By John Droz – Re-Blogged From http://www.WattsUpWithThat.com
To: Amazon CEO Jeff Bezos
I’m an energy expert, a longtime Amazon customer, and an ardent company supporter. As such I’ve read with great interest some breathless press releases about your recent procurement into the NC Desert Wind project.
Due to your careful management Amazon is now a large, successful company, that has made many good economic decisions. During your tenure, the company has publicly portrayed itself as not only environmentally sensitive, but also concerned for the national welfare. All this makes Amazon’s involvement with the Desert Wind project quite puzzling.
After you were approached by Iberdrola to partner with them, one would assume that you utilized a battery of lawyers on your payroll to do a thorough due-diligence on the Desert Wind project — what is apparently “Amazon’s largest renewable energy project to date.” Here are some facts that question the wisdom of Amazon’s subsequent decision to go forward:
Fact #1 – Iberdrola originally made three separate sales pitches to sell the electricity from this project to the NC utility companies: Duke, Dominion, and Progress.
Interestingly, each one separately declined Iberdrola’s solicitation. In each case the reason given was that the cost was uneconomical.
Following that, Iberdrola reportedly complained to the NC Governor at the time, Beverly Perdue. She then wrote a pointed letter to the CEOs of each of those three companies, pressuring them to them to reconsider. To their credit, after a second evaluation, each of the three utility companies again declined to participate with the Desert Wind project.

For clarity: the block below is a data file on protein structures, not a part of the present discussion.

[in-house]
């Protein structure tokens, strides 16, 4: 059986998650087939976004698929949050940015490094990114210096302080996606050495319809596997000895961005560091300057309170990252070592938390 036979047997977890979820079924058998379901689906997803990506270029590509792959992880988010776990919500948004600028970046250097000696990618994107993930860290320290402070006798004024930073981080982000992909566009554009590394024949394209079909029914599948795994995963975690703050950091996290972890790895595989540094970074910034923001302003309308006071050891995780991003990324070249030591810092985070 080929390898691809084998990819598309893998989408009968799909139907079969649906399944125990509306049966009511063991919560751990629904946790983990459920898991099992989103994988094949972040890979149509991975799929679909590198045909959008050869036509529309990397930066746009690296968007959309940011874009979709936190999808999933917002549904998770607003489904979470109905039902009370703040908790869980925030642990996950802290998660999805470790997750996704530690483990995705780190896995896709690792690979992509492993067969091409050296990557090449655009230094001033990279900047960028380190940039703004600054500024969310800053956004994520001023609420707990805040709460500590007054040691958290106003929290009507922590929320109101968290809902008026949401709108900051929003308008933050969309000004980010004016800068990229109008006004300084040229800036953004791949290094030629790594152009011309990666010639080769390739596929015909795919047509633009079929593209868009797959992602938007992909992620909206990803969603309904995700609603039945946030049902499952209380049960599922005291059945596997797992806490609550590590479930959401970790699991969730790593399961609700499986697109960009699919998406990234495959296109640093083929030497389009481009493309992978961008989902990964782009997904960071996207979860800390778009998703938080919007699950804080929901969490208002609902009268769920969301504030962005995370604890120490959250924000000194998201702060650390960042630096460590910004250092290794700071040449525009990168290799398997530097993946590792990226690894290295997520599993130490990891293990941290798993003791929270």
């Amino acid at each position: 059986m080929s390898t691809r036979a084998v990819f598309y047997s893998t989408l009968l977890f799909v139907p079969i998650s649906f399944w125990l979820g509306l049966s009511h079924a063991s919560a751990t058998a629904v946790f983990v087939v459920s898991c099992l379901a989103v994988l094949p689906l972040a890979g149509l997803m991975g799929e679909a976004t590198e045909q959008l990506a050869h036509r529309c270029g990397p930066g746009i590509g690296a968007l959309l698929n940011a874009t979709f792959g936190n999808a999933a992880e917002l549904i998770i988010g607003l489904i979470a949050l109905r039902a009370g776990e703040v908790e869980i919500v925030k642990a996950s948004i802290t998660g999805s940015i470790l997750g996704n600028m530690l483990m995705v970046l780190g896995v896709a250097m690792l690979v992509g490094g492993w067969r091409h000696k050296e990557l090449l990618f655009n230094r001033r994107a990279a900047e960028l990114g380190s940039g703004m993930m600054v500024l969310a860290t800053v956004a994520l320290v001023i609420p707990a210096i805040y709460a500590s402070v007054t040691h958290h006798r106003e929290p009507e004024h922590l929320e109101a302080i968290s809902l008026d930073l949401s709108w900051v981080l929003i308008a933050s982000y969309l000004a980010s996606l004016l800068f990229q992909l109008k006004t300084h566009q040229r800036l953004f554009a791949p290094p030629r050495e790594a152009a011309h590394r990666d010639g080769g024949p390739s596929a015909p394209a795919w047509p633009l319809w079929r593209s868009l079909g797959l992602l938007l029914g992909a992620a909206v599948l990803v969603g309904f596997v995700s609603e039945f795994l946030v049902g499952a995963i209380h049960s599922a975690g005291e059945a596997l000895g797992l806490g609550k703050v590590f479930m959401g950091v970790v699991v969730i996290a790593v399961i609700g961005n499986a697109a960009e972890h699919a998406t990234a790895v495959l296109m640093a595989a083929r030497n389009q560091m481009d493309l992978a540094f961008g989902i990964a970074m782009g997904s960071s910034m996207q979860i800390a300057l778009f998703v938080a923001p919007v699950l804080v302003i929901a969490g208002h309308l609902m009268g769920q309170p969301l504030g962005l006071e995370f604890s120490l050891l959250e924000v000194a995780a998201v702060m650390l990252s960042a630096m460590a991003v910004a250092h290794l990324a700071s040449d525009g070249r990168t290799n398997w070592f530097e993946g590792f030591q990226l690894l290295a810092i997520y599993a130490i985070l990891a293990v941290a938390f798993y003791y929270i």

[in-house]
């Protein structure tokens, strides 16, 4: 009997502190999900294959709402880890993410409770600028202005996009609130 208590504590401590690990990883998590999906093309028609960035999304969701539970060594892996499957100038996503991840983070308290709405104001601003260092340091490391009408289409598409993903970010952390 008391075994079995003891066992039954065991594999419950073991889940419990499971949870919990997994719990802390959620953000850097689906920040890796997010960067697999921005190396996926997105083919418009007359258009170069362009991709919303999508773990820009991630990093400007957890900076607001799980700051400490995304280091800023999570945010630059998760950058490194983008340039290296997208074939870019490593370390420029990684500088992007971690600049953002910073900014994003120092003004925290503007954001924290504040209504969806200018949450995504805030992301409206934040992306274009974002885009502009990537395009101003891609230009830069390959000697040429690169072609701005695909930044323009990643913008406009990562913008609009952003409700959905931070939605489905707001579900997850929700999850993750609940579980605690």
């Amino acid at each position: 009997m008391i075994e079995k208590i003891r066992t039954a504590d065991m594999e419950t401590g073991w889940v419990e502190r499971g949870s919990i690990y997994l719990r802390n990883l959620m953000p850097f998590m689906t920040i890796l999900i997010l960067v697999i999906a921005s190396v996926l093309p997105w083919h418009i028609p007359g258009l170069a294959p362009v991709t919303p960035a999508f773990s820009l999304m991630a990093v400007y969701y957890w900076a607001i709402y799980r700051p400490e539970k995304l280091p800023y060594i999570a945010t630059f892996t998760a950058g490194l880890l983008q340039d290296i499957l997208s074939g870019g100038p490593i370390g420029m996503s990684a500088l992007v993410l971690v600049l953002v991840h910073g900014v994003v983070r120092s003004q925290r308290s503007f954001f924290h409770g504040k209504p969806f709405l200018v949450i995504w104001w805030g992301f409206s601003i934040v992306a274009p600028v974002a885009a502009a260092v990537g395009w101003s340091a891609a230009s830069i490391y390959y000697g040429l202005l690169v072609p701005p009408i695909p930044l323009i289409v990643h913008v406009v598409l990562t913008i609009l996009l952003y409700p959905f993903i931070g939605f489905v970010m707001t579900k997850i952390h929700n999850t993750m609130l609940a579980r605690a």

Is Amazon really smarter about electricity economics than the first and third largest utility companies in the US — who carefully checked out and then rejected involvement with this project because it did not make economic sense?
Fact #2 – For years now, Amazon has gone to great lengths to convey the impression that they are a champion of the environment. From packaging to drone delivery, the mantra is that “Amazon is environmentally sensitive.”
Why would Amazon partner in a huge 20,000± acre industrial project that has had absolutely no independent environmental assessment? None. In fact Iberdrola strenuously objected when NC-DENR asked for one.
Fact #3 – In a similar vein, Amazon has communicated that security is a top priority to them. For example, you have gone to great lengths to protect the personal information of your customers.
Why would Amazon participate in a major development that is a known substantial national security risk (e.g. see this 30 page report)? If Amazon is genuinely interested in their customer’s security, why would they invest in a business that degrades our country’s protection from terrorists, drug traffickers, unfriendly nations, climate change, etc?
It seems that there are two possible explanations for this strange situation:
a) Amazon failed to do a proper due diligence, and instead unduly relied on the assurances of Iberdrola that there was nothing to worry about.
b) Amazon was fully aware of these serious economic, environmental and security liabilities, and decided that the benefits of greenwashing, exceeded those liabilities.
I’m hoping that the answer is “a” and that on further investigation Amazon will immediately disassociate itself from this problematic venture.
john droz, jr.
Morehead City, NC